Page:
The bi-vocational pastor must become a master of prioritizing. There are some things only he can do. No one else can prepare his sermons, no one else can prepare his Sunday School lessons, and no one else can be his members’ pastor in times of crisis or illness.
However, some visits can be made by others in the church. Sometimes phone calls will have to suffice instead of home visits. Day time visits with shut-ins or activities with seniors groups in the church may not happen. This may not be the ideal, and it may not be the way he would choose to function, but it is reality.
There may need to be trade-offs with a secular boss in order to be at the hospital for Mrs. Church Member’s middle-of-the-week, middle-of-the-day surgery. Sometimes it’s tough to balance giving the secular boss your best and giving your members the time they need. It’s not a good testimony to shortchange the boss, and doing church work on his time is not fair to him. God is faithful, however, and will provide a way to accomplish what He has called you to do.
Compromises may need to be made with your family. Vacations may have to be an activity at the beginning or end of the trip to the national convention. You may have to get creative in finding time with your wife.
You may not be able to serve on local boards or attend those interesting seminars for pastors held on weekdays. Going to dinner with a family in your church on a weeknight may mean less sleep that night because you still have a sermon to prepare.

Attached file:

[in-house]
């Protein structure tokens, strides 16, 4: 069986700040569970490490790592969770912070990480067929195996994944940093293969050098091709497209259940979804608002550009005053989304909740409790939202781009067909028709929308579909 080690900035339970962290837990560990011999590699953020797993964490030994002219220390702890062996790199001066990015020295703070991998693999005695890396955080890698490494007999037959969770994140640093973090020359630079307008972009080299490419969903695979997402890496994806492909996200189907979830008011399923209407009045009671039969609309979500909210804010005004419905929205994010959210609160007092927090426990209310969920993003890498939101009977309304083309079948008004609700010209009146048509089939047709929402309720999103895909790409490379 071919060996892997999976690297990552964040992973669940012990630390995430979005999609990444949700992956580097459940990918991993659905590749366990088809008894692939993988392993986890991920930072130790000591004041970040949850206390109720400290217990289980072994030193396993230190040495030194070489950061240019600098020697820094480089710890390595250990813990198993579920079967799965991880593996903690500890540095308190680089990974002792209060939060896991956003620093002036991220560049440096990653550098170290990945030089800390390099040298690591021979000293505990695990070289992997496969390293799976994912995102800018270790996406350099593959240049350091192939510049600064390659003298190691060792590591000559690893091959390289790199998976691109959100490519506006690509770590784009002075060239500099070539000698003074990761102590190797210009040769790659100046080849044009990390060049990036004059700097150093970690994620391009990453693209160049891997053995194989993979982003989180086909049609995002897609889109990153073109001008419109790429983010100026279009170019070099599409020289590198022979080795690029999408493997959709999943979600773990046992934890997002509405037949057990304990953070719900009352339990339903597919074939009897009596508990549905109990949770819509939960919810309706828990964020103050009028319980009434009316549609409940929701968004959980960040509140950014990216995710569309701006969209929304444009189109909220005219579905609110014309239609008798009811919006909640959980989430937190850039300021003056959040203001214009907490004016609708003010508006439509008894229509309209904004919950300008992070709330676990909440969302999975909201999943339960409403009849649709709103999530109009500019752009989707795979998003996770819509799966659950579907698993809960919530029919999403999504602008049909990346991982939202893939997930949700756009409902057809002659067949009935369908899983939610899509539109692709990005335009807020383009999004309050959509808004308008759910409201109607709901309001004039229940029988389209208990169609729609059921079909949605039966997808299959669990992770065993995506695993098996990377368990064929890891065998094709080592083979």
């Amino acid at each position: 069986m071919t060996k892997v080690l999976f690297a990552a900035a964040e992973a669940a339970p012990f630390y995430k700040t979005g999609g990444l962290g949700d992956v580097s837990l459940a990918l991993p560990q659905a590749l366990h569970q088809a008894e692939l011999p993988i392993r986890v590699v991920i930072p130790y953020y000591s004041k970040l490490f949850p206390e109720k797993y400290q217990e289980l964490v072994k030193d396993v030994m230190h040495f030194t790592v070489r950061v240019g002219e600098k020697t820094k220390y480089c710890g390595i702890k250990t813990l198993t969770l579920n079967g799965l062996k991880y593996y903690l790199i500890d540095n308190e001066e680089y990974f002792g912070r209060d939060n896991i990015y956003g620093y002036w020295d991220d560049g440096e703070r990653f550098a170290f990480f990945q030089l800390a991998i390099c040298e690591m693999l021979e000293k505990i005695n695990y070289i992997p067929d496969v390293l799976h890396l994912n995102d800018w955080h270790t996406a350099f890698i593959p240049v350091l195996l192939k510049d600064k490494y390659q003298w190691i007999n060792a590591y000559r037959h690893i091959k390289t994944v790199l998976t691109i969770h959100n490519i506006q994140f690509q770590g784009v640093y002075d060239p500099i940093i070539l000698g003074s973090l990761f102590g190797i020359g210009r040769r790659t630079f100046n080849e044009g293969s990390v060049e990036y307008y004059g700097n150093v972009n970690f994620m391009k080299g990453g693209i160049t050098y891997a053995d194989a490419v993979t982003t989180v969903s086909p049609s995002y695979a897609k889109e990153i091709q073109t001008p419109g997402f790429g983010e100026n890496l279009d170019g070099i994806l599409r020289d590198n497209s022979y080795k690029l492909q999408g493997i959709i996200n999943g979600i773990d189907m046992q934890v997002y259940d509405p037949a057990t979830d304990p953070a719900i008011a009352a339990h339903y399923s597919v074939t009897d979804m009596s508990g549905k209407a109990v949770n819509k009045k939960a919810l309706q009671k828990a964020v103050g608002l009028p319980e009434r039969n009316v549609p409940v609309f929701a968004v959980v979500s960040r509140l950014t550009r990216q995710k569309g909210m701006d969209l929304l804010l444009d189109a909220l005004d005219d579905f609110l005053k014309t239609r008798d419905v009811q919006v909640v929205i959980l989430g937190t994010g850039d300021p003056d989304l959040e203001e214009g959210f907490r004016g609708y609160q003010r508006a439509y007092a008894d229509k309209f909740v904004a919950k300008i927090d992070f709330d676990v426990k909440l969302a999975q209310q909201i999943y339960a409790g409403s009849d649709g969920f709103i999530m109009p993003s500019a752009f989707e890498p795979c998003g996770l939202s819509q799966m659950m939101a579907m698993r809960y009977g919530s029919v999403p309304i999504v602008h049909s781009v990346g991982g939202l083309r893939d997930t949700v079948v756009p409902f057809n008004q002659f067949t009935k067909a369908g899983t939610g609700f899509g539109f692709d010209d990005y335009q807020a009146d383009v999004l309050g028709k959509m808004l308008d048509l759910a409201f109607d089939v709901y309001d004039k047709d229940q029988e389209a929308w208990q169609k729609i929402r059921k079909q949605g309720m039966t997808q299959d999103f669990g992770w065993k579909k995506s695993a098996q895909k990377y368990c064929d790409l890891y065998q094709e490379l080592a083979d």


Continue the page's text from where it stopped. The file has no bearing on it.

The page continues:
Benefits for the Bi-Vocational Pastor
It’s not a sacrifice though. One positive aspect is the opportunity to minister to people where you work. There will be occasions to minister to co-workers and bosses who attend other churches but need encouragement or advice. They see you every day, reacting in various situations, and after gaining their confidence, you will have opportunities to minister. They may never attend your church, but you can influence them positively for the Lord.
Sermon ideas and illustrations abound. Sometimes pastors are accused of not living in the real world, being disconnected from real people and their struggles. By being out there where they are every day, you experience and understand what they are facing. You see their struggles firsthand, and can speak to them.
Finally, the bi-vocational pastor will probably be able to make enough money to care for his family. He may have health insurance or retirement plans provided by his secular job. Some smaller churches would not have a pastor if he could not supplement his earnings with a secular job.
The bi-vocational pastorate is unique and challenging. It’s neither glamorous nor ideal, and many young ministers will be open only to “full-time” works. However, smaller churches must have pastors, too. God wants them to have a shepherd, to be cared for and taught just like larger churches. The bi-vocational pastor is essential to the existence of our denomination. It is a challenge that our men must rise to meet, accept and perform by the grace of God.
Article adapted from Contact magazine, August 1999.